The Omnibus Appropriations Act of 2009, signed by President Obama on March 11, 2009, provided $75 million in agriculture funds targeted to food security. These funds provide essential continuity to programs begun in 2008 and allow new investments to build a foundation for the launch in 2010 of a broader long-term strategy to sustainably reduce hunger and malnutrition.
A larger food security strategy is currently being developed under the leadership of the Department of State. This will be global in scope and will incorporate significant input from USAID.
USAID's current food security effort continues high priority investments in Africa launched last year. These focused on investments that have the greatest potential to increase agricultural productivity rapidly and reach the most vulnerable people. The funds will also build a base for targeted activities in Asia where the largest number of food insecure people live. Latin America, which will also be part of the strategy, has received priority for funding within the overall agriculture budget and thus is not reported here.
The new funding is critical to keep momentum, focus and delivery of results in the two regions where USAID food security activities were concentrated last fall -- West Africa and East Africa. In West Africa, the focus is on raising productivity and trade to substantially increase the availability of staple foods and the incomes of farmers and other food insecure rural households. Successful programs will be replicated, such as the warehouse receipts project begun in Ghana, and new programs will fill gaps such as expanded rural financial services and delivering more economical agricultural inputs, such as seeds, irrigation and fertilizer technology. The continued focus in East Africa is on increasing smallholder and pastoralist participation in food markets, using local and regional procurement of food as a catalyst for developing markets for small-scale producers critical to rural economic growth. Intra-regional trade support will improve access to food while expanding economic growth opportunities for mostly rural populations.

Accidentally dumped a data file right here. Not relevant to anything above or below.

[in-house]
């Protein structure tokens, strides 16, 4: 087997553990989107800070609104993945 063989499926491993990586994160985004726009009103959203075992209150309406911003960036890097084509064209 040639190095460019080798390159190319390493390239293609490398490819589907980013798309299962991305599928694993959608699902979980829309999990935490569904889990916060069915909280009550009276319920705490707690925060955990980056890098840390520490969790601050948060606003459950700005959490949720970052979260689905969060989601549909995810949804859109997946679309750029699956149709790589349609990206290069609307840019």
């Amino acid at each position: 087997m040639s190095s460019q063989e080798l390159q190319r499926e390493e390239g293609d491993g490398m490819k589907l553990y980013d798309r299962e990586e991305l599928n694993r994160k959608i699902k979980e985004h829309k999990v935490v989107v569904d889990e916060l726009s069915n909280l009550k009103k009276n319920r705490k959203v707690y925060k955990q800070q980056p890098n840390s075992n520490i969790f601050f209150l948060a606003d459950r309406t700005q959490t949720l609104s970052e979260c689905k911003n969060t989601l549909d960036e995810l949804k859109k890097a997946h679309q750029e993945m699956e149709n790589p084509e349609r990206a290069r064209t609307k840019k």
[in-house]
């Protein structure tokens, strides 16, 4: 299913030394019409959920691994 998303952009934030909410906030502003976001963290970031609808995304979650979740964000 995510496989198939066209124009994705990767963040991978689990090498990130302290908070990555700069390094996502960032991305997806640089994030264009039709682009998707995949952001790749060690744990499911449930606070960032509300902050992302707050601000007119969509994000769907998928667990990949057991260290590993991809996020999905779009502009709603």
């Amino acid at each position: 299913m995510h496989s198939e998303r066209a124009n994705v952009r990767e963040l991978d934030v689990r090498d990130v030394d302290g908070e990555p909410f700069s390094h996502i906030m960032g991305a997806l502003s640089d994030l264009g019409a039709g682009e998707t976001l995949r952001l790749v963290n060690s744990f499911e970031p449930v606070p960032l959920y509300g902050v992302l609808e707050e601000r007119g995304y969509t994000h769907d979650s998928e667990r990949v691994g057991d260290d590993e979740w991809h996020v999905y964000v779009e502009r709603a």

Looking forward to the new, more comprehensive strategy to food security, we will expand efforts to address under-nutrition, a silent dimension of hunger. This includes the role of food-based approaches to nutrition to help the rural poor, especially women and children, often the most tragically vulnerable in areas facing food insecurity. New program interventions will scale up efforts to improve utilization of food to alleviate hunger.
The strategy will devote resources to the value chain approach in key agricultural sectors. It emphasizes expanding business contracts and access to information necessary to spark the market participation necessary to create functioning economies and the role of sustainable agricultural resource management and commits resources toward demonstrating the efficient use of water, biotechnology and environmentally sound production technologies.